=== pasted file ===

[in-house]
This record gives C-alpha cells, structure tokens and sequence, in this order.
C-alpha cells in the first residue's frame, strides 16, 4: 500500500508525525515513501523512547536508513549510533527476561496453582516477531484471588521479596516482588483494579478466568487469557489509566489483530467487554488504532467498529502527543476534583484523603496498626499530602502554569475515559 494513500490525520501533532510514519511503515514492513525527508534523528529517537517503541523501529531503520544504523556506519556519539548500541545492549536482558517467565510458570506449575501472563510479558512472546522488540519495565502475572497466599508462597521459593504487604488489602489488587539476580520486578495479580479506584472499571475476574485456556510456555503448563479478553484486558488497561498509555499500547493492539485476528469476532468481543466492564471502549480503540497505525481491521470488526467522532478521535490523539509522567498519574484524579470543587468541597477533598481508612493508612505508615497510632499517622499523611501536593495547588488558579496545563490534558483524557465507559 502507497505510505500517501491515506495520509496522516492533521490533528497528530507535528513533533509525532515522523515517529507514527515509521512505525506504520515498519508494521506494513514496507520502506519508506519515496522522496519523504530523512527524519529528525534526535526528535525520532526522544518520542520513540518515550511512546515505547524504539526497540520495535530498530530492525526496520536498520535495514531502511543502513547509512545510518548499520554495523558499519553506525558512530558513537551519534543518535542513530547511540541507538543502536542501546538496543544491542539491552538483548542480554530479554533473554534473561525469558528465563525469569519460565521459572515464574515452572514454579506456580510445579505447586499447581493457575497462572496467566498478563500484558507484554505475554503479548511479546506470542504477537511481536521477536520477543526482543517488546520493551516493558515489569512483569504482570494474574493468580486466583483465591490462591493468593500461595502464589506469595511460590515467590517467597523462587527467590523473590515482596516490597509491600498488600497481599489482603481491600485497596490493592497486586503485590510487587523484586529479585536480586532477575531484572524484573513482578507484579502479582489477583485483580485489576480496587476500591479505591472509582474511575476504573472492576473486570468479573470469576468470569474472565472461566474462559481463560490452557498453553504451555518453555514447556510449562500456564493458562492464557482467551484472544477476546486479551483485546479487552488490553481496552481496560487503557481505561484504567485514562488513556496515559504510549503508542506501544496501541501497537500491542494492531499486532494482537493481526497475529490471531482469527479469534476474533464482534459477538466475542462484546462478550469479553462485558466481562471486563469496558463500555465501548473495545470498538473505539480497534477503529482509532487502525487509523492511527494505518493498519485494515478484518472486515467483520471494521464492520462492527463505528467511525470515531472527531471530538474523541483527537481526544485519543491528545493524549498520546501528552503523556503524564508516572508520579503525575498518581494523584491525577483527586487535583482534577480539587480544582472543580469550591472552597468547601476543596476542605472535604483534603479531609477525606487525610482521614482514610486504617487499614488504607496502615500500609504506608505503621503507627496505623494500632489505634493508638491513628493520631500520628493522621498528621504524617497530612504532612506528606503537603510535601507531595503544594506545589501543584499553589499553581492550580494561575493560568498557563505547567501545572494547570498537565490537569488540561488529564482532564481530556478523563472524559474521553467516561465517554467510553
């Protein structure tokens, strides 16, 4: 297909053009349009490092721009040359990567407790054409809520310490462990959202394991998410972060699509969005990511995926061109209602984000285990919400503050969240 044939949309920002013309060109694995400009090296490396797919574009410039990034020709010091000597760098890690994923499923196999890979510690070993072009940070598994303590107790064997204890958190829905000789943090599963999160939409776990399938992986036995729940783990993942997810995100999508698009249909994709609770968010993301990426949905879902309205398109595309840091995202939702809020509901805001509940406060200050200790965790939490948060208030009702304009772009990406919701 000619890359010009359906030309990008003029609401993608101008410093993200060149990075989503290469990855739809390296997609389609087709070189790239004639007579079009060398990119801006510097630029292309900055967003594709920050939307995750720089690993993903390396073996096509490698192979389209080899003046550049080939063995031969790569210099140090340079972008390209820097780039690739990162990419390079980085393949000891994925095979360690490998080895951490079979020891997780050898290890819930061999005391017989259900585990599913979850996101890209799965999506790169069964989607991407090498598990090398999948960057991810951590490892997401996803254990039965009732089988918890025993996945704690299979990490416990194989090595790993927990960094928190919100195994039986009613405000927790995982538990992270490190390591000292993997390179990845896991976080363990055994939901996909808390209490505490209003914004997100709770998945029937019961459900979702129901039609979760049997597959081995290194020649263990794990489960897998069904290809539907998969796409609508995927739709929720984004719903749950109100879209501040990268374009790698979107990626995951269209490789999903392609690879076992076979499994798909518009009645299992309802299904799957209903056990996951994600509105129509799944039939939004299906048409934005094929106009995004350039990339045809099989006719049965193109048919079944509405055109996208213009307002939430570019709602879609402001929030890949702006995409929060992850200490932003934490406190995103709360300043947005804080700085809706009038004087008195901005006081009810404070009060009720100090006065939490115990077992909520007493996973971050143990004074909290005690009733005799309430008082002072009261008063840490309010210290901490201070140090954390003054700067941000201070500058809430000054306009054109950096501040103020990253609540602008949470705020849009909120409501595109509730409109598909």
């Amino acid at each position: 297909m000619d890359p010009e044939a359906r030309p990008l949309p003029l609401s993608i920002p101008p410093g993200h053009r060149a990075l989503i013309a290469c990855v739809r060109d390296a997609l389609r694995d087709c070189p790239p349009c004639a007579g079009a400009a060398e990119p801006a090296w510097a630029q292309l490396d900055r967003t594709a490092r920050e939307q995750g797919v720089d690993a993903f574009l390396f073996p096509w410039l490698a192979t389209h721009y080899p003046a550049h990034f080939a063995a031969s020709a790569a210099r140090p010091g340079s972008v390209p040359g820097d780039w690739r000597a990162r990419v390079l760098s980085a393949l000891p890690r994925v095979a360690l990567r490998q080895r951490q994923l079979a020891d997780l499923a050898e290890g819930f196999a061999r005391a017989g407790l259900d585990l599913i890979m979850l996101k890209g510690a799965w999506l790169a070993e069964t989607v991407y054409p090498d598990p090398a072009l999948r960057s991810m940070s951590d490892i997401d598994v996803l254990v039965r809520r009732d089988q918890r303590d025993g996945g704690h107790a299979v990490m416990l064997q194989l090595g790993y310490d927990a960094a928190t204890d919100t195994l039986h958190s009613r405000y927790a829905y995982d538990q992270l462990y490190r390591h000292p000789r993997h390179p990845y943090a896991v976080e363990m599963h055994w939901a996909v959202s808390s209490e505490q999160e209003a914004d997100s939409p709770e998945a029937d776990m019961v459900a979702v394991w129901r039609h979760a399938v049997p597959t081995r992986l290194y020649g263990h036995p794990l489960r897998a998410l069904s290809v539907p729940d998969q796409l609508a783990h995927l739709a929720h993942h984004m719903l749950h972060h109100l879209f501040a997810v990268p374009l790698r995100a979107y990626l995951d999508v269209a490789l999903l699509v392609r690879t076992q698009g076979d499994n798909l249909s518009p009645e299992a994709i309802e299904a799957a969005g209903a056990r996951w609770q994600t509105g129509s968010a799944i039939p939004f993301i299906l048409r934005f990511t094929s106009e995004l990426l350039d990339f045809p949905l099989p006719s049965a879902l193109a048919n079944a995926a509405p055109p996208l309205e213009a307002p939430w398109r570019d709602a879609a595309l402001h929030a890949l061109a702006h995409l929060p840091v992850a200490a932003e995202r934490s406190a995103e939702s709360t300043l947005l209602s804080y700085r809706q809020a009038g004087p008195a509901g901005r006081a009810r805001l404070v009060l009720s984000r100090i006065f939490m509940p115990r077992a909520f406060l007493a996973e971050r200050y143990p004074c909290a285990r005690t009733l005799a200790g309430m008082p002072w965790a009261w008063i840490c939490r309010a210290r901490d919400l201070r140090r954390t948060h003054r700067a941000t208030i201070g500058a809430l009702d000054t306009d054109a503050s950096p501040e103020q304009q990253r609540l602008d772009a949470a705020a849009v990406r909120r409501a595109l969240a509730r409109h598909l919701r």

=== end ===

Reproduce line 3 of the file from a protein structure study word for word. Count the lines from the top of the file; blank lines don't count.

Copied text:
C-alpha cells in the first residue's frame, strides 16, 4: 500500500508525525515513501523512547536508513549510533527476561496453582516477531484471588521479596516482588483494579478466568487469557489509566489483530467487554488504532467498529502527543476534583484523603496498626499530602502554569475515559 494513500490525520501533532510514519511503515514492513525527508534523528529517537517503541523501529531503520544504523556506519556519539548500541545492549536482558517467565510458570506449575501472563510479558512472546522488540519495565502475572497466599508462597521459593504487604488489602489488587539476580520486578495479580479506584472499571475476574485456556510456555503448563479478553484486558488497561498509555499500547493492539485476528469476532468481543466492564471502549480503540497505525481491521470488526467522532478521535490523539509522567498519574484524579470543587468541597477533598481508612493508612505508615497510632499517622499523611501536593495547588488558579496545563490534558483524557465507559 502507497505510505500517501491515506495520509496522516492533521490533528497528530507535528513533533509525532515522523515517529507514527515509521512505525506504520515498519508494521506494513514496507520502506519508506519515496522522496519523504530523512527524519529528525534526535526528535525520532526522544518520542520513540518515550511512546515505547524504539526497540520495535530498530530492525526496520536498520535495514531502511543502513547509512545510518548499520554495523558499519553506525558512530558513537551519534543518535542513530547511540541507538543502536542501546538496543544491542539491552538483548542480554530479554533473554534473561525469558528465563525469569519460565521459572515464574515452572514454579506456580510445579505447586499447581493457575497462572496467566498478563500484558507484554505475554503479548511479546506470542504477537511481536521477536520477543526482543517488546520493551516493558515489569512483569504482570494474574493468580486466583483465591490462591493468593500461595502464589506469595511460590515467590517467597523462587527467590523473590515482596516490597509491600498488600497481599489482603481491600485497596490493592497486586503485590510487587523484586529479585536480586532477575531484572524484573513482578507484579502479582489477583485483580485489576480496587476500591479505591472509582474511575476504573472492576473486570468479573470469576468470569474472565472461566474462559481463560490452557498453553504451555518453555514447556510449562500456564493458562492464557482467551484472544477476546486479551483485546479487552488490553481496552481496560487503557481505561484504567485514562488513556496515559504510549503508542506501544496501541501497537500491542494492531499486532494482537493481526497475529490471531482469527479469534476474533464482534459477538466475542462484546462478550469479553462485558466481562471486563469496558463500555465501548473495545470498538473505539480497534477503529482509532487502525487509523492511527494505518493498519485494515478484518472486515467483520471494521464492520462492527463505528467511525470515531472527531471530538474523541483527537481526544485519543491528545493524549498520546501528552503523556503524564508516572508520579503525575498518581494523584491525577483527586487535583482534577480539587480544582472543580469550591472552597468547601476543596476542605472535604483534603479531609477525606487525610482521614482514610486504617487499614488504607496502615500500609504506608505503621503507627496505623494500632489505634493508638491513628493520631500520628493522621498528621504524617497530612504532612506528606503537603510535601507531595503544594506545589501543584499553589499553581492550580494561575493560568498557563505547567501545572494547570498537565490537569488540561488529564482532564481530556478523563472524559474521553467516561465517554467510553